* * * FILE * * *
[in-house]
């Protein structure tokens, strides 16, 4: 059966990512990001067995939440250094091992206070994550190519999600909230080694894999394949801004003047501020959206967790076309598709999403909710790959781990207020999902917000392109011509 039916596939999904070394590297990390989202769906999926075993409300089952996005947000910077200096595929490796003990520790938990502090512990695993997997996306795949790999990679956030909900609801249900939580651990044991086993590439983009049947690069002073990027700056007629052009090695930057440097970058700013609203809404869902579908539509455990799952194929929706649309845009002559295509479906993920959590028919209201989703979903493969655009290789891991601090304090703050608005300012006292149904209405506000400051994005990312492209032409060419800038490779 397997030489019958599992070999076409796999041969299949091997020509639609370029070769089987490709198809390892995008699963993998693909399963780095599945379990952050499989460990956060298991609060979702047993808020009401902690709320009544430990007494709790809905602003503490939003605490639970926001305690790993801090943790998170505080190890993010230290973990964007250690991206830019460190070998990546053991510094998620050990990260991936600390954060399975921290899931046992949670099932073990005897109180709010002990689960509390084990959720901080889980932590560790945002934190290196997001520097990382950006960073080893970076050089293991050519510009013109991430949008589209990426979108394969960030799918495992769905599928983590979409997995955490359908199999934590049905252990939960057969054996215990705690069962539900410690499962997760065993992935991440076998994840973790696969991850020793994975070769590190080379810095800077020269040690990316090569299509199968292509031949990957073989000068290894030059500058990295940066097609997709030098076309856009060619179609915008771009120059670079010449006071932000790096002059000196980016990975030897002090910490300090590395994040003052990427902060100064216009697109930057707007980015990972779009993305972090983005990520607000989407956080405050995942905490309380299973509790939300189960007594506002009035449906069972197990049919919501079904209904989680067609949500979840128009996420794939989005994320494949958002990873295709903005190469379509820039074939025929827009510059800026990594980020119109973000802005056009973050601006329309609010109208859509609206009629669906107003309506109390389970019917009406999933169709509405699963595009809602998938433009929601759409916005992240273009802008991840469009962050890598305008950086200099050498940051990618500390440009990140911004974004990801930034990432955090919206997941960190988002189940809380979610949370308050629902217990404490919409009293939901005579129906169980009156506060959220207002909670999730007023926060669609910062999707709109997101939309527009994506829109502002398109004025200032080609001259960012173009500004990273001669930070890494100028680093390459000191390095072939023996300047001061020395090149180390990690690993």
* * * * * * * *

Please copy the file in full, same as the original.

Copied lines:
[in-house]
């Protein structure tokens, strides 16, 4: 059966990512990001067995939440250094091992206070994550190519999600909230080694894999394949801004003047501020959206967790076309598709999403909710790959781990207020999902917000392109011509 039916596939999904070394590297990390989202769906999926075993409300089952996005947000910077200096595929490796003990520790938990502090512990695993997997996306795949790999990679956030909900609801249900939580651990044991086993590439983009049947690069002073990027700056007629052009090695930057440097970058700013609203809404869902579908539509455990799952194929929706649309845009002559295509479906993920959590028919209201989703979903493969655009290789891991601090304090703050608005300012006292149904209405506000400051994005990312492209032409060419800038490779 397997030489019958599992070999076409796999041969299949091997020509639609370029070769089987490709198809390892995008699963993998693909399963780095599945379990952050499989460990956060298991609060979702047993808020009401902690709320009544430990007494709790809905602003503490939003605490639970926001305690790993801090943790998170505080190890993010230290973990964007250690991206830019460190070998990546053991510094998620050990990260991936600390954060399975921290899931046992949670099932073990005897109180709010002990689960509390084990959720901080889980932590560790945002934190290196997001520097990382950006960073080893970076050089293991050519510009013109991430949008589209990426979108394969960030799918495992769905599928983590979409997995955490359908199999934590049905252990939960057969054996215990705690069962539900410690499962997760065993992935991440076998994840973790696969991850020793994975070769590190080379810095800077020269040690990316090569299509199968292509031949990957073989000068290894030059500058990295940066097609997709030098076309856009060619179609915008771009120059670079010449006071932000790096002059000196980016990975030897002090910490300090590395994040003052990427902060100064216009697109930057707007980015990972779009993305972090983005990520607000989407956080405050995942905490309380299973509790939300189960007594506002009035449906069972197990049919919501079904209904989680067609949500979840128009996420794939989005994320494949958002990873295709903005190469379509820039074939025929827009510059800026990594980020119109973000802005056009973050601006329309609010109208859509609206009629669906107003309506109390389970019917009406999933169709509405699963595009809602998938433009929601759409916005992240273009802008991840469009962050890598305008950086200099050498940051990618500390440009990140911004974004990801930034990432955090919206997941960190988002189940809380979610949370308050629902217990404490919409009293939901005579129906169980009156506060959220207002909670999730007023926060669609910062999707709109997101939309527009994506829109502002398109004025200032080609001259960012173009500004990273001669930070890494100028680093390459000191390095072939023996300047001061020395090149180390990690690993």